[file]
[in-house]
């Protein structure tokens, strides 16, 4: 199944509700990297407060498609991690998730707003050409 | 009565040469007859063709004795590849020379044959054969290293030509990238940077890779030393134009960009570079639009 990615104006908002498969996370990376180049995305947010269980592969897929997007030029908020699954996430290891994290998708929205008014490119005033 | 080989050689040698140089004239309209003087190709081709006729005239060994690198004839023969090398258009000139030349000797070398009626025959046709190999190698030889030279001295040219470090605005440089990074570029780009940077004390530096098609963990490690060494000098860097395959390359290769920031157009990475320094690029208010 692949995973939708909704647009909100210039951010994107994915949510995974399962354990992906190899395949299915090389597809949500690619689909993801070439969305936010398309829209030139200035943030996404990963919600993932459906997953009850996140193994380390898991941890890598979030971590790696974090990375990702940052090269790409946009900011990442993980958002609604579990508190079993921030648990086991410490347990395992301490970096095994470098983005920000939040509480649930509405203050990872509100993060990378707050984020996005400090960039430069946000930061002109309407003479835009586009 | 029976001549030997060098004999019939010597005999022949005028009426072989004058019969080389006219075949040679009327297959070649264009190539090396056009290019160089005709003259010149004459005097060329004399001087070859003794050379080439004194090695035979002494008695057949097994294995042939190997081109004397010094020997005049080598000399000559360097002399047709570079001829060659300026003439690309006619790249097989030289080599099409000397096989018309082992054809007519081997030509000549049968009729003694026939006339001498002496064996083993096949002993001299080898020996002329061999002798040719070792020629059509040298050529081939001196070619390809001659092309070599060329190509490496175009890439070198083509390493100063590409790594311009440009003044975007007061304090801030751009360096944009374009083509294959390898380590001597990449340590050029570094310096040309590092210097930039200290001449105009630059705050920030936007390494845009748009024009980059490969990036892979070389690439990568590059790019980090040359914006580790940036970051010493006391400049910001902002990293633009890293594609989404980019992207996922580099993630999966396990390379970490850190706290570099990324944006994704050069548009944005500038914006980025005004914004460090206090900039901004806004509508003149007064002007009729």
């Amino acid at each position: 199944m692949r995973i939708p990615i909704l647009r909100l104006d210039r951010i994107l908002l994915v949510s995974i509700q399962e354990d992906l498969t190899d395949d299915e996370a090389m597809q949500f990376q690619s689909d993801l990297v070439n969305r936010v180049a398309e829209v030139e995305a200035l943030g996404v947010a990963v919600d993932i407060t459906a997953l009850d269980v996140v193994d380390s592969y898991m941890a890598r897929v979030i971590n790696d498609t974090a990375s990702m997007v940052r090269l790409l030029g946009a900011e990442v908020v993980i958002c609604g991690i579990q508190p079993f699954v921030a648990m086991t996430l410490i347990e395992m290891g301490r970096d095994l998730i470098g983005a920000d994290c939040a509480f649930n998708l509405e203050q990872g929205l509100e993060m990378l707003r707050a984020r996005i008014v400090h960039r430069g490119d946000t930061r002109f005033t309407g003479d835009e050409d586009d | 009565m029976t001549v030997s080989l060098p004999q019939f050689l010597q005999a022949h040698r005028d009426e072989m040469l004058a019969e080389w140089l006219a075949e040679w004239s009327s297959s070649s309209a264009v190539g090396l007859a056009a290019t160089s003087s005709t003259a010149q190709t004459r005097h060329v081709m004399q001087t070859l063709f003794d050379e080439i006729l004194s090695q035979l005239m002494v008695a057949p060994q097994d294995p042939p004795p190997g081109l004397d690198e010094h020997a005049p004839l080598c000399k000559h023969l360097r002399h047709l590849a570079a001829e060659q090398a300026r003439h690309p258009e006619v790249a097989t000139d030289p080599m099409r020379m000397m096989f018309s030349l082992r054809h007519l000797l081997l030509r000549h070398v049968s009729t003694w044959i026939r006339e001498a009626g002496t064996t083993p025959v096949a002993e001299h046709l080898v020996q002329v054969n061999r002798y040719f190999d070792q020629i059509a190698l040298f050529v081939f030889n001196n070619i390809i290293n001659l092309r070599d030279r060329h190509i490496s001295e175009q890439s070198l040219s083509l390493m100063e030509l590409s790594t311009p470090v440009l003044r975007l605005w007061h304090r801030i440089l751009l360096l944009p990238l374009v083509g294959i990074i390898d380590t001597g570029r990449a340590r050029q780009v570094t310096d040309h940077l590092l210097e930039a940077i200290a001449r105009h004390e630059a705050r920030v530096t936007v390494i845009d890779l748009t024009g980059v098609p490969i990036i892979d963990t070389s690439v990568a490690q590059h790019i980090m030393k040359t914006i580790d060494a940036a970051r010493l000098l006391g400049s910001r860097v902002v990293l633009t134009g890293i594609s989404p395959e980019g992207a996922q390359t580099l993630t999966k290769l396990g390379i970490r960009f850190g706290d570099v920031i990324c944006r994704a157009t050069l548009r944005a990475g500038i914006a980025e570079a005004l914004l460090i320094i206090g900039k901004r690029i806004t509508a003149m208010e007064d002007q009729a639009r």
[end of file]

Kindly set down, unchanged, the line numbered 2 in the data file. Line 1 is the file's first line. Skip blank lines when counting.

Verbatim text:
């Protein structure tokens, strides 16, 4: 199944509700990297407060498609991690998730707003050409 | 009565040469007859063709004795590849020379044959054969290293030509990238940077890779030393134009960009570079639009 990615104006908002498969996370990376180049995305947010269980592969897929997007030029908020699954996430290891994290998708929205008014490119005033 | 080989050689040698140089004239309209003087190709081709006729005239060994690198004839023969090398258009000139030349000797070398009626025959046709190999190698030889030279001295040219470090605005440089990074570029780009940077004390530096098609963990490690060494000098860097395959390359290769920031157009990475320094690029208010 692949995973939708909704647009909100210039951010994107994915949510995974399962354990992906190899395949299915090389597809949500690619689909993801070439969305936010398309829209030139200035943030996404990963919600993932459906997953009850996140193994380390898991941890890598979030971590790696974090990375990702940052090269790409946009900011990442993980958002609604579990508190079993921030648990086991410490347990395992301490970096095994470098983005920000939040509480649930509405203050990872509100993060990378707050984020996005400090960039430069946000930061002109309407003479835009586009 | 029976001549030997060098004999019939010597005999022949005028009426072989004058019969080389006219075949040679009327297959070649264009190539090396056009290019160089005709003259010149004459005097060329004399001087070859003794050379080439004194090695035979002494008695057949097994294995042939190997081109004397010094020997005049080598000399000559360097002399047709570079001829060659300026003439690309006619790249097989030289080599099409000397096989018309082992054809007519081997030509000549049968009729003694026939006339001498002496064996083993096949002993001299080898020996002329061999002798040719070792020629059509040298050529081939001196070619390809001659092309070599060329190509490496175009890439070198083509390493100063590409790594311009440009003044975007007061304090801030751009360096944009374009083509294959390898380590001597990449340590050029570094310096040309590092210097930039200290001449105009630059705050920030936007390494845009748009024009980059490969990036892979070389690439990568590059790019980090040359914006580790940036970051010493006391400049910001902002990293633009890293594609989404980019992207996922580099993630999966396990390379970490850190706290570099990324944006994704050069548009944005500038914006980025005004914004460090206090900039901004806004509508003149007064002007009729």